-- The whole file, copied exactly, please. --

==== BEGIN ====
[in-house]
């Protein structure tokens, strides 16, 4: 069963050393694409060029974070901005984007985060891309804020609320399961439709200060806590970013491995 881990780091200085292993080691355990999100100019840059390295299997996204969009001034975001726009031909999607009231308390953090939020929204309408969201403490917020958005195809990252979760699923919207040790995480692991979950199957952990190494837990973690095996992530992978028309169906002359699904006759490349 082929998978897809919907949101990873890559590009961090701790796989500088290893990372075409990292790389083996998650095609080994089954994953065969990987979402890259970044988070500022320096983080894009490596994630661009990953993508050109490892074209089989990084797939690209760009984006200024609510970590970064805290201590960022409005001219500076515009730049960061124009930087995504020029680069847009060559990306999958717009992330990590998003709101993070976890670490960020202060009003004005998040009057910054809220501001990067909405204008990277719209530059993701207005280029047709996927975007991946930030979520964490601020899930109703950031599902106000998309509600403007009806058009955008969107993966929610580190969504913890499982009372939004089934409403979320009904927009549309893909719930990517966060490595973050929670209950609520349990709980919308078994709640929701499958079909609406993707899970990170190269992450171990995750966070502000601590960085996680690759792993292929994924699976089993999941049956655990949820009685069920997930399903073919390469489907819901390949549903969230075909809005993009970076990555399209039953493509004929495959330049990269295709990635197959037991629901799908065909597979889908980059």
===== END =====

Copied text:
[in-house]
């Protein structure tokens, strides 16, 4: 069963050393694409060029974070901005984007985060891309804020609320399961439709200060806590970013491995 881990780091200085292993080691355990999100100019840059390295299997996204969009001034975001726009031909999607009231308390953090939020929204309408969201403490917020958005195809990252979760699923919207040790995480692991979950199957952990190494837990973690095996992530992978028309169906002359699904006759490349 082929998978897809919907949101990873890559590009961090701790796989500088290893990372075409990292790389083996998650095609080994089954994953065969990987979402890259970044988070500022320096983080894009490596994630661009990953993508050109490892074209089989990084797939690209760009984006200024609510970590970064805290201590960022409005001219500076515009730049960061124009930087995504020029680069847009060559990306999958717009992330990590998003709101993070976890670490960020202060009003004005998040009057910054809220501001990067909405204008990277719209530059993701207005280029047709996927975007991946930030979520964490601020899930109703950031599902106000998309509600403007009806058009955008969107993966929610580190969504913890499982009372939004089934409403979320009904927009549309893909719930990517966060490595973050929670209950609520349990709980919308078994709640929701499958079909609406993707899970990170190269992450171990995750966070502000601590960085996680690759792993292929994924699976089993999941049956655990949820009685069920997930399903073919390469489907819901390949549903969230075909809005993009970076990555399209039953493509004929495959330049990269295709990635197959037991629901799908065909597979889908980059």